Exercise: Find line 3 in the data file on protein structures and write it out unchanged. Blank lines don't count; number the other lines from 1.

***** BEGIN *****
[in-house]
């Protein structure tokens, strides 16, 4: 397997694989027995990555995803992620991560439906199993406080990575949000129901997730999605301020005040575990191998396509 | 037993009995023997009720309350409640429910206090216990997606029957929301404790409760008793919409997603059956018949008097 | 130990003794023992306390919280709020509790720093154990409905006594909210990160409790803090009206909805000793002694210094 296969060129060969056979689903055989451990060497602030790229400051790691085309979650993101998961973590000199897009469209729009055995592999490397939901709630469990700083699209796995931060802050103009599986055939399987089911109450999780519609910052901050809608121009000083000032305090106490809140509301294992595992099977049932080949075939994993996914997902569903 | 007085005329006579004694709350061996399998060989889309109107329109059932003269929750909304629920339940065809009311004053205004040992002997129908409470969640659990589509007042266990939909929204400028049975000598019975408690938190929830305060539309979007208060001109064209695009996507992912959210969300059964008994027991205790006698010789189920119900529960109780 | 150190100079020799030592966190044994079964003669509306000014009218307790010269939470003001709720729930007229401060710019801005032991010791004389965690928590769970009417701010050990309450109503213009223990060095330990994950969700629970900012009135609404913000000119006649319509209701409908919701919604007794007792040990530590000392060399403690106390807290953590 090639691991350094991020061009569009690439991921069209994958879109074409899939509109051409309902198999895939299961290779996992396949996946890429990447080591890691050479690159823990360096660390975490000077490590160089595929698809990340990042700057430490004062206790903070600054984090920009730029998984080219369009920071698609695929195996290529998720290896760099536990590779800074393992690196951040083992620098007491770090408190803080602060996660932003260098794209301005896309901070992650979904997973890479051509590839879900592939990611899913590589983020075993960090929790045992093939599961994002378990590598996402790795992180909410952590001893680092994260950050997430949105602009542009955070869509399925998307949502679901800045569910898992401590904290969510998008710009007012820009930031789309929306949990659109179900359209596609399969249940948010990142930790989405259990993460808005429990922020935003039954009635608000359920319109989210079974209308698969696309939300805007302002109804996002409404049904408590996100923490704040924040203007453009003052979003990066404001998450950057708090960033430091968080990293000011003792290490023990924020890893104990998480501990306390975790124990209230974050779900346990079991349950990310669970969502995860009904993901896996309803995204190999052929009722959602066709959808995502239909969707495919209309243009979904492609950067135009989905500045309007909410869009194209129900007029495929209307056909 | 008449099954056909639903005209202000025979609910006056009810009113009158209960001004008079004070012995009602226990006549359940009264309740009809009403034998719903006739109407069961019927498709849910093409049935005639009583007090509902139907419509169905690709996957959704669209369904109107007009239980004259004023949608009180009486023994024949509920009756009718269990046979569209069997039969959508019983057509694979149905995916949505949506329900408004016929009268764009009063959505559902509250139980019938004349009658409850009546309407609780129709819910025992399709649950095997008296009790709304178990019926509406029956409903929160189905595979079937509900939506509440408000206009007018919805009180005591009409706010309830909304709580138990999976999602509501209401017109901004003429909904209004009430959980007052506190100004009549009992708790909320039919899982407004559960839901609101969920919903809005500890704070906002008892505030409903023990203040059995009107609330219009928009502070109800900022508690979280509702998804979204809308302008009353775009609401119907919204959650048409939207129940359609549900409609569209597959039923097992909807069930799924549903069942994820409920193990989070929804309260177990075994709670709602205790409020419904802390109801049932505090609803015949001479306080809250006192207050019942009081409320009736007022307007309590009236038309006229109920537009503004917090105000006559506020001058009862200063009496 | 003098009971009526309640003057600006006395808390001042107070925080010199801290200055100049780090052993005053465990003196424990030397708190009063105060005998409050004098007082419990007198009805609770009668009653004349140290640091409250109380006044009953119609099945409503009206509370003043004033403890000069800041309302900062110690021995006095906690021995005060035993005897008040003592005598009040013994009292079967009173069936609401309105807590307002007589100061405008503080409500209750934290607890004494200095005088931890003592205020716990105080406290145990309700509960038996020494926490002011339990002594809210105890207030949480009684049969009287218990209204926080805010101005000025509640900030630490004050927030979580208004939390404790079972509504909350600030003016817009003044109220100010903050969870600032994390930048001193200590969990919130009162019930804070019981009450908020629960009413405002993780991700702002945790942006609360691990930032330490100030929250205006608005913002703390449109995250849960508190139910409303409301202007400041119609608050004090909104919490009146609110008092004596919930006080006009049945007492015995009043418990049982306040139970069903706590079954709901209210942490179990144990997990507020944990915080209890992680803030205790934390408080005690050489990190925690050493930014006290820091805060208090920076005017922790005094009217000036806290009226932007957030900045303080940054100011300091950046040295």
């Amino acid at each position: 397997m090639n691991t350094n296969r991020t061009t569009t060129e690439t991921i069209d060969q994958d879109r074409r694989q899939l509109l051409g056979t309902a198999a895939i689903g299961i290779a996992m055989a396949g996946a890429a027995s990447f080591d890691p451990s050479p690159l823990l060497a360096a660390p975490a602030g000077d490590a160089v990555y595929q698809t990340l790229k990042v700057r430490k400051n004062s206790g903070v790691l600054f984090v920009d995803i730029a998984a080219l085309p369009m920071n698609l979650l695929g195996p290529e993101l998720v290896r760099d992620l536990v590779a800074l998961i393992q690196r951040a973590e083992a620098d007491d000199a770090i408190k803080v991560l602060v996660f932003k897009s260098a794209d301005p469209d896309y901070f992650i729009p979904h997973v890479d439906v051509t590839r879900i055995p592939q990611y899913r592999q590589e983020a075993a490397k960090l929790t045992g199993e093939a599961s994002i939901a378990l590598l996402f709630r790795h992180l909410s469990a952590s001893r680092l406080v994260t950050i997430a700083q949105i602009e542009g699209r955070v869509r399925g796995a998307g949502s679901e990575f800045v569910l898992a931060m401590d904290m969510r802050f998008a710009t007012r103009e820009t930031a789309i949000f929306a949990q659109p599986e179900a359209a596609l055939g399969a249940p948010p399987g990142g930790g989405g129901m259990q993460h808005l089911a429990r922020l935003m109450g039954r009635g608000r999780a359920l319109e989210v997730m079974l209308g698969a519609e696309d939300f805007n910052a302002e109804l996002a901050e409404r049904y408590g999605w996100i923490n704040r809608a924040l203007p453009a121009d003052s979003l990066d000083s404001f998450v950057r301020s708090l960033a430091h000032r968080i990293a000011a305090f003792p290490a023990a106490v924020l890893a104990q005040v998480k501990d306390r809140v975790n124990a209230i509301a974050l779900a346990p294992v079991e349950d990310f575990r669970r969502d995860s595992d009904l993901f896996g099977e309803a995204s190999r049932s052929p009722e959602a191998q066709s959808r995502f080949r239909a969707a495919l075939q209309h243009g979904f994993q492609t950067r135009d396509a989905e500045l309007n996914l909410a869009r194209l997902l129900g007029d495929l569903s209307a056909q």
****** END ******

């Amino acid at each position: 397997m090639n691991t350094n296969r991020t061009t569009t060129e690439t991921i069209d060969q994958d879109r074409r694989q899939l509109l051409g056979t309902a198999a895939i689903g299961i290779a996992m055989a396949g996946a890429a027995s990447f080591d890691p451990s050479p690159l823990l060497a360096a660390p975490a602030g000077d490590a160089v990555y595929q698809t990340l790229k990042v700057r430490k400051n004062s206790g903070v790691l600054f984090v920009d995803i730029a998984a080219l085309p369009m920071n698609l979650l695929g195996p290529e993101l998720v290896r760099d992620l536990v590779a800074l998961i393992q690196r951040a973590e083992a620098d007491d000199a770090i408190k803080v991560l602060v996660f932003k897009s260098a794209d301005p469209d896309y901070f992650i729009p979904h997973v890479d439906v051509t590839r879900i055995p592939q990611y899913r592999q590589e983020a075993a490397k960090l929790t045992g199993e093939a599961s994002i939901a378990l590598l996402f709630r790795h992180l909410s469990a952590s001893r680092l406080v994260t950050i997430a700083q949105i602009e542009g699209r955070v869509r399925g796995a998307g949502s679901e990575f800045v569910l898992a931060m401590d904290m969510r802050f998008a710009t007012r103009e820009t930031a789309i949000f929306a949990q659109p599986e179900a359209a596609l055939g399969a249940p948010p399987g990142g930790g989405g129901m259990q993460h808005l089911a429990r922020l935003m109450g039954r009635g608000r999780a359920l319109e989210v997730m079974l209308g698969a519609e696309d939300f805007n910052a302002e109804l996002a901050e409404r049904y408590g999605w996100i923490n704040r809608a924040l203007p453009a121009d003052s979003l990066d000083s404001f998450v950057r301020s708090l960033a430091h000032r968080i990293a000011a305090f003792p290490a023990a106490v924020l890893a104990q005040v998480k501990d306390r809140v975790n124990a209230i509301a974050l779900a346990p294992v079991e349950d990310f575990r669970r969502d995860s595992d009904l993901f896996g099977e309803a995204s190999r049932s052929p009722e959602a191998q066709s959808r995502f080949r239909a969707a495919l075939q209309h243009g979904f994993q492609t950067r135009d396509a989905e500045l309007n996914l909410a869009r194209l997902l129900g007029d495929l569903s209307a056909q």